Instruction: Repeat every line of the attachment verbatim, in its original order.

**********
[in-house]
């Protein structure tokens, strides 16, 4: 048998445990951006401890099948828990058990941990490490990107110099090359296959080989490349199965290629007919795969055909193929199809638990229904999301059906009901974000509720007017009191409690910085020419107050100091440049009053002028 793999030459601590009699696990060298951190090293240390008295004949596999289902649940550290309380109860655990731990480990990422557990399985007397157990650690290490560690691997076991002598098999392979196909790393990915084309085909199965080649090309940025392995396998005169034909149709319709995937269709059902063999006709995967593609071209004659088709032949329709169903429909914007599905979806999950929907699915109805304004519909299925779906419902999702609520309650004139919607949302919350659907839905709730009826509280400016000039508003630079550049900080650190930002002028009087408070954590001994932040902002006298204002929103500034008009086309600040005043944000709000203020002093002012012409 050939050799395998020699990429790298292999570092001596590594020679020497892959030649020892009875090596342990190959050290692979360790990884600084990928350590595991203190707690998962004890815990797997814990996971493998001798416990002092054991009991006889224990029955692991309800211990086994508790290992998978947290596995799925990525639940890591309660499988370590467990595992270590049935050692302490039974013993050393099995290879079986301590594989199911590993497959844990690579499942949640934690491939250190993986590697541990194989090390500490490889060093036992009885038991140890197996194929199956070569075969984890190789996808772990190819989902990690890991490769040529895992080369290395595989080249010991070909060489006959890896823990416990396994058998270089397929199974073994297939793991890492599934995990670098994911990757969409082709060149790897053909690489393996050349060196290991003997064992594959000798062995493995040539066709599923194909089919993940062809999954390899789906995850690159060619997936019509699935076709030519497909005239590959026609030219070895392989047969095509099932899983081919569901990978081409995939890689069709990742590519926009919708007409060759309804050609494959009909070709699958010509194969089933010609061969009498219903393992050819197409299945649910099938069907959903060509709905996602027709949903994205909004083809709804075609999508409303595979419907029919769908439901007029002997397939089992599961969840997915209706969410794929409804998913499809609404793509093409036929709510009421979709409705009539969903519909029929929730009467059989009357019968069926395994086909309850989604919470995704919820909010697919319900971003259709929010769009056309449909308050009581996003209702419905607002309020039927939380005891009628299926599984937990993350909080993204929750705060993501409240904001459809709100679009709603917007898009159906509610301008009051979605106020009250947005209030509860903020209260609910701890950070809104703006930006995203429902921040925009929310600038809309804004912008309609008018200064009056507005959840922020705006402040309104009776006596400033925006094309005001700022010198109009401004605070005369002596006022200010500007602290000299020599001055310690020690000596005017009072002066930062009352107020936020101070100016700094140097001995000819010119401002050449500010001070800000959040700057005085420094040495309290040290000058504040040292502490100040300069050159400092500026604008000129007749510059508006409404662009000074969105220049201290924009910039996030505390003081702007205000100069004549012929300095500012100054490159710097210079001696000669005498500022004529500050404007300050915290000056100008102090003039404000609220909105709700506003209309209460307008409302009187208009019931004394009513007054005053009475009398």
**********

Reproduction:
[in-house]
């Protein structure tokens, strides 16, 4: 048998445990951006401890099948828990058990941990490490990107110099090359296959080989490349199965290629007919795969055909193929199809638990229904999301059906009901974000509720007017009191409690910085020419107050100091440049009053002028 793999030459601590009699696990060298951190090293240390008295004949596999289902649940550290309380109860655990731990480990990422557990399985007397157990650690290490560690691997076991002598098999392979196909790393990915084309085909199965080649090309940025392995396998005169034909149709319709995937269709059902063999006709995967593609071209004659088709032949329709169903429909914007599905979806999950929907699915109805304004519909299925779906419902999702609520309650004139919607949302919350659907839905709730009826509280400016000039508003630079550049900080650190930002002028009087408070954590001994932040902002006298204002929103500034008009086309600040005043944000709000203020002093002012012409 050939050799395998020699990429790298292999570092001596590594020679020497892959030649020892009875090596342990190959050290692979360790990884600084990928350590595991203190707690998962004890815990797997814990996971493998001798416990002092054991009991006889224990029955692991309800211990086994508790290992998978947290596995799925990525639940890591309660499988370590467990595992270590049935050692302490039974013993050393099995290879079986301590594989199911590993497959844990690579499942949640934690491939250190993986590697541990194989090390500490490889060093036992009885038991140890197996194929199956070569075969984890190789996808772990190819989902990690890991490769040529895992080369290395595989080249010991070909060489006959890896823990416990396994058998270089397929199974073994297939793991890492599934995990670098994911990757969409082709060149790897053909690489393996050349060196290991003997064992594959000798062995493995040539066709599923194909089919993940062809999954390899789906995850690159060619997936019509699935076709030519497909005239590959026609030219070895392989047969095509099932899983081919569901990978081409995939890689069709990742590519926009919708007409060759309804050609494959009909070709699958010509194969089933010609061969009498219903393992050819197409299945649910099938069907959903060509709905996602027709949903994205909004083809709804075609999508409303595979419907029919769908439901007029002997397939089992599961969840997915209706969410794929409804998913499809609404793509093409036929709510009421979709409705009539969903519909029929929730009467059989009357019968069926395994086909309850989604919470995704919820909010697919319900971003259709929010769009056309449909308050009581996003209702419905607002309020039927939380005891009628299926599984937990993350909080993204929750705060993501409240904001459809709100679009709603917007898009159906509610301008009051979605106020009250947005209030509860903020209260609910701890950070809104703006930006995203429902921040925009929310600038809309804004912008309609008018200064009056507005959840922020705006402040309104009776006596400033925006094309005001700022010198109009401004605070005369002596006022200010500007602290000299020599001055310690020690000596005017009072002066930062009352107020936020101070100016700094140097001995000819010119401002050449500010001070800000959040700057005085420094040495309290040290000058504040040292502490100040300069050159400092500026604008000129007749510059508006409404662009000074969105220049201290924009910039996030505390003081702007205000100069004549012929300095500012100054490159710097210079001696000669005498500022004529500050404007300050915290000056100008102090003039404000609220909105709700506003209309209460307008409302009187208009019931004394009513007054005053009475009398």